pleasures of life managed to put him-
self through the two year Medical
school of the University of Michigan
in 1873-74.
When He Was a Student,
"I was a student in Ann Arbor back'
in '72 and '73," declared Mr. Ferris
yesterday afternoon. "I was in the
University when University hall was
dedicated. It was a great event and;
Michigan was then a great school.
But since then University hall has de-
generated into nothing short of a fire-
trap. I said a couple of years ago
when in Ann Arbor on a visit that
the old building should be replaced.
"And so I was mighty pleased when
I heard of Michigan's new building
program. Not only for the sake of the
state but for the great University of
Michigan itself, do I think that this
wonderful institution should expand.
from its present cramped quarters and
soar out."
Prof. Prayer Makes Talk.
Following the banquet, were several
addresses from different people con-
nected with the Ferris school and by
Prof. W. A. Frayer, of the history de-
partment, who spoke on the subject
of "Obligations of the Educated." The
program came to a close with an In-,
formal talk by Mr. Ferris in which he
brought out the undermining influence
on the world today of moral skepti-
cism. He attributed the great war,
the partial unsucces sof the Arms
Conference at Washington, and all late
matters of diplomacy to this degrad-
ing and increasing prevalence of mor-,
al skepticism.
In closing, Mr. Ferris said, "Great-
er than the subjects taught to you
people in your class rooms . are the
personal contacts that you make on
your campus. The biggest thing of
University life is the association with
all sorts and types of men* and wom-

Mimes' second vaudeville bill 'was
well received last night by a large au-
dience in the Mimes theater. Tme per-
formance of Burton Hyde who played
a varied set of classical and ragtime
numbers onhis giant marimbaphone
drew repeated rounds of applause.
His version of."Song of India" proved
to be one of the most popular musical
hits on the #program.
The singing and impersonation num-
bers were also well presented, the ac-
tors showing a considerable improve-
ment in stage presence foom the last
The performance was completed by
an especially good Harold Lloyd com-
edy, in which the hero 'creates amus-
ing scenes in a Pullman dar.
PFlayers Club4 To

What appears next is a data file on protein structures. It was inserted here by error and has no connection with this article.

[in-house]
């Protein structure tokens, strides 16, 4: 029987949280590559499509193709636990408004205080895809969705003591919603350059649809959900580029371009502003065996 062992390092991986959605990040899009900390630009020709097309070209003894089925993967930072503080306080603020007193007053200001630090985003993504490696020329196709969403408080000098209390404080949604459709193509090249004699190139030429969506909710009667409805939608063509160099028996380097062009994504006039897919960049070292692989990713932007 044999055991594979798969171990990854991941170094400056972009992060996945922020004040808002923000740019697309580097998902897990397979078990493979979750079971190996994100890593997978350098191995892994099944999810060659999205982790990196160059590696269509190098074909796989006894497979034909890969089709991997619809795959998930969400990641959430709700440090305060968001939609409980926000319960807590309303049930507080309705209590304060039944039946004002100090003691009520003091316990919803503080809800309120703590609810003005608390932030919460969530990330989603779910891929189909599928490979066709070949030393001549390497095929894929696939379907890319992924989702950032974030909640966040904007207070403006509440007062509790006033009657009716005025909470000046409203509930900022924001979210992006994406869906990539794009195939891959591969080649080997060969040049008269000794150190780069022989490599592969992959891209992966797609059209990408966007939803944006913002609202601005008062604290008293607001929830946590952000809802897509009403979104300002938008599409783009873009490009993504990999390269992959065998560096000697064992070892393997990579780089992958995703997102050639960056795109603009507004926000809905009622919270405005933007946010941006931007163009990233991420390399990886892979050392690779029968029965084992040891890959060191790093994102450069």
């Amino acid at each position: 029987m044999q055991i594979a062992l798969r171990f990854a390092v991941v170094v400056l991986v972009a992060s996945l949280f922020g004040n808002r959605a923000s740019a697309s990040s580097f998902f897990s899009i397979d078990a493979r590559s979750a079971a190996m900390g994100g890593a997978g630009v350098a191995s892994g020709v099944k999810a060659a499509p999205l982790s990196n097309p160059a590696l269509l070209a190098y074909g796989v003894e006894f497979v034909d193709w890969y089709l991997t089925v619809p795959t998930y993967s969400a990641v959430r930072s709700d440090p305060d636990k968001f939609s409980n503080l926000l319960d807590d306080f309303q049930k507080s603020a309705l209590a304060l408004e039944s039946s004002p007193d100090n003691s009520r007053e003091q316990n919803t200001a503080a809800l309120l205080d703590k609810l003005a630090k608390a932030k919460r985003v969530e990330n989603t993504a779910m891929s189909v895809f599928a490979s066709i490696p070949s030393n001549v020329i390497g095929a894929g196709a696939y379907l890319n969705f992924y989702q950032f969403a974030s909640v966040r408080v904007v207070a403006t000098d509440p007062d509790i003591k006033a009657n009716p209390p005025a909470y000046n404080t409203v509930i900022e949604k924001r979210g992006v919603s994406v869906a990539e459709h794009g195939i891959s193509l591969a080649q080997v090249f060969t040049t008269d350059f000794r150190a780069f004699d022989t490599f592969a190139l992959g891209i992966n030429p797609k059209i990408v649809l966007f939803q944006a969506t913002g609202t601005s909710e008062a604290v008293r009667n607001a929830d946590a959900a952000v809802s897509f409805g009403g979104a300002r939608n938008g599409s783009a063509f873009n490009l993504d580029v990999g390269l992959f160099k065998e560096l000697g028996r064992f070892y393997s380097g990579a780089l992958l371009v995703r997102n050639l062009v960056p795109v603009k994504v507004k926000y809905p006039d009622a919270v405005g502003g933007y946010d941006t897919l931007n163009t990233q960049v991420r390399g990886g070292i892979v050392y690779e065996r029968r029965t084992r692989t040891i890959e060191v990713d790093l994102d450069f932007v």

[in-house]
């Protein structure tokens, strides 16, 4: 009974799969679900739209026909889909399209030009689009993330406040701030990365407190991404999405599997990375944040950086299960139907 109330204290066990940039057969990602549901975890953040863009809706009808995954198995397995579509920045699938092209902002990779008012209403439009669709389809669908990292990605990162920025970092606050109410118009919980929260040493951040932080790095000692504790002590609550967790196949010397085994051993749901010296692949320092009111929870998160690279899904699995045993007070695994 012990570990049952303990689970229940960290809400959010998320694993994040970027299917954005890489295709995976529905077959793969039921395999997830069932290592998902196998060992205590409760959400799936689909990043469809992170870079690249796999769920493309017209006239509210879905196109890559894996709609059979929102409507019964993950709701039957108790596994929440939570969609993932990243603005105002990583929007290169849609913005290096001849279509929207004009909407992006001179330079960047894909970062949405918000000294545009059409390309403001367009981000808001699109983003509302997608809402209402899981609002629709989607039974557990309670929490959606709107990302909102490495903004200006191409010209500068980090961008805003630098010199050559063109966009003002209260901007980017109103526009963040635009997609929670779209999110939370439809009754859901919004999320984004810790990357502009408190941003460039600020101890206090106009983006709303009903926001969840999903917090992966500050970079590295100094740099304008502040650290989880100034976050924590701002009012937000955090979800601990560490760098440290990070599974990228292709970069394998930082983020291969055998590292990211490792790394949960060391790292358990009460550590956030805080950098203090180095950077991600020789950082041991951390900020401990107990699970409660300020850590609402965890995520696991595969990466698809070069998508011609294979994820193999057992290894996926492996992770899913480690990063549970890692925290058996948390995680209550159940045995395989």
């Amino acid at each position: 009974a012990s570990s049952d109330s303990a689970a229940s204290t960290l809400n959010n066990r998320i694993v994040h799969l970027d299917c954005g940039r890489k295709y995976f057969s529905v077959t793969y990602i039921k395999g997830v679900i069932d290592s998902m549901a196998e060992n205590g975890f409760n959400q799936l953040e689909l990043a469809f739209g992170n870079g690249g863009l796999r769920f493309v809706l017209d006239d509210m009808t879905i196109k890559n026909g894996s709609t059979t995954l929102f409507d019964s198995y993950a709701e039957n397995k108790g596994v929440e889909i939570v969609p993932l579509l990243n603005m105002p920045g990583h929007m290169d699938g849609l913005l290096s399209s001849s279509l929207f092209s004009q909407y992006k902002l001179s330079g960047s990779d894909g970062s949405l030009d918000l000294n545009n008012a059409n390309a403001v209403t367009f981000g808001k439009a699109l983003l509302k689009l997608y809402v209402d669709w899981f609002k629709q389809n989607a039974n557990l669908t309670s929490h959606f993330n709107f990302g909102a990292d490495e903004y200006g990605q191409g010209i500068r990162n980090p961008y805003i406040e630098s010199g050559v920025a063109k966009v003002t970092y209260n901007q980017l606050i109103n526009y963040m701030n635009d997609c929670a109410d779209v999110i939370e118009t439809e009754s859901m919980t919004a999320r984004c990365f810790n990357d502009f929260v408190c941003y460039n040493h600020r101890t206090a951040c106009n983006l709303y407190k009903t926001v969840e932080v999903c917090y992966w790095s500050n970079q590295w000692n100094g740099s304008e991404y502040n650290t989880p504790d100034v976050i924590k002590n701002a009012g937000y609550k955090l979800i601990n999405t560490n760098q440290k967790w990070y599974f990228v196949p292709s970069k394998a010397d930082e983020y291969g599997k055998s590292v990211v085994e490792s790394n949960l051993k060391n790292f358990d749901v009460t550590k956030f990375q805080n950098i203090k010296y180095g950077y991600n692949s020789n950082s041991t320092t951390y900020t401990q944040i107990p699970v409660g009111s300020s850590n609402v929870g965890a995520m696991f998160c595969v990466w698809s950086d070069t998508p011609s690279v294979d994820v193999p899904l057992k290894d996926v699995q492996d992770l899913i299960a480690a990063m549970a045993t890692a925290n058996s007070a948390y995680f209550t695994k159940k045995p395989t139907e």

Present, Comedy
Play Wednesday
Players club will present "Some-
thing to Smile Over," a one-act com-
edy by Max Ewing, '24 S. of M., on
Wednesday evening, March 15, at 8
o'clock in Sarah Caswell Angell hall.
This is the beginning of a.series of
original plays written by members of
the club to be presented by Players
club at their monthly meetings. "Smoe-
thing to Smile Over" will have special
scenery designed and constructed in
the Players workshop. The comedy
has met with the enthusiastic approval
of Prof. Roy W. Cowden, chairman of
the play selection committee, and has
been under rehearsal for ' several
months under the direction of George
Wilner of the oratory department.
The cast for the Wednesday evening
program is as fallows: Jane Bower-
sox, Amy Loomis, '22; Paul Bowersox,
David Gilchrist, '23; Gloria Nast, by
Catherine Greenough, '23; Henry Ben-
nett, Milton Landy, '23; Julia Bennett,
Dorothy Jeffry, '23.
' In addition tp the Iay, a reading of
Galsworthy's "The Little Man," will
be given by Prof. Louis ich of the
oratory department. There will be
special vocal and orchestral music.
Editor, The Michigan Daily:
In answer to the communication
published in The Daily yesterday
morning, the Prom committee wishes
to tell a few of the reasons- why the
Sophomore Prom is to be given in the
Union ballroom instead of the gymnas-
ium, and explain tie error of the wri't-
er in yesterday's Daily, in regard to
the distribution of tickets. The com-
mittee makes this explanation in the
hope that it will reduce the discon-
tent among those who, for various rea-'
sons, did not get tickets for the Prom
and who have subsequently found fault
with those who are inanaging the ar-
In the first place, the committee,
had no way of anticipating the large
number of applications for tickets to
the Prom-a number far in excess of
any previous year-and that, had this
number been knowi, it still would
have been impossible to consider giv-
ing the party in the g-mnasium.
Consider the fact that the -Hop _this
winter cost, approximately $6,000, that
nearly $2,000 was spent for decora-
tions alone, and to cover this expense
720 tickets were sold, exclusive of all
complimentary passes. From this it
is clear that had all the""applcants
for tickets been allowed their peti-
tions, the consequont income would
have, been insufficient for a party in

the gymnasium.
Second, the gymnasium is without
fgcilities for ser ing dinner and that,
if the party were given in the gymnas-
ium, this feature of the Prom would
be impossible.
"Why not,"'asks the writer of Sat-
urday's communication, "follow that
method used by the class of '23 . . .
As a matter of fact, the class of '23
discarded the method they used for
their Prom, in distributing the tickets
for their J-Hop this year. And it is
the same method they used for their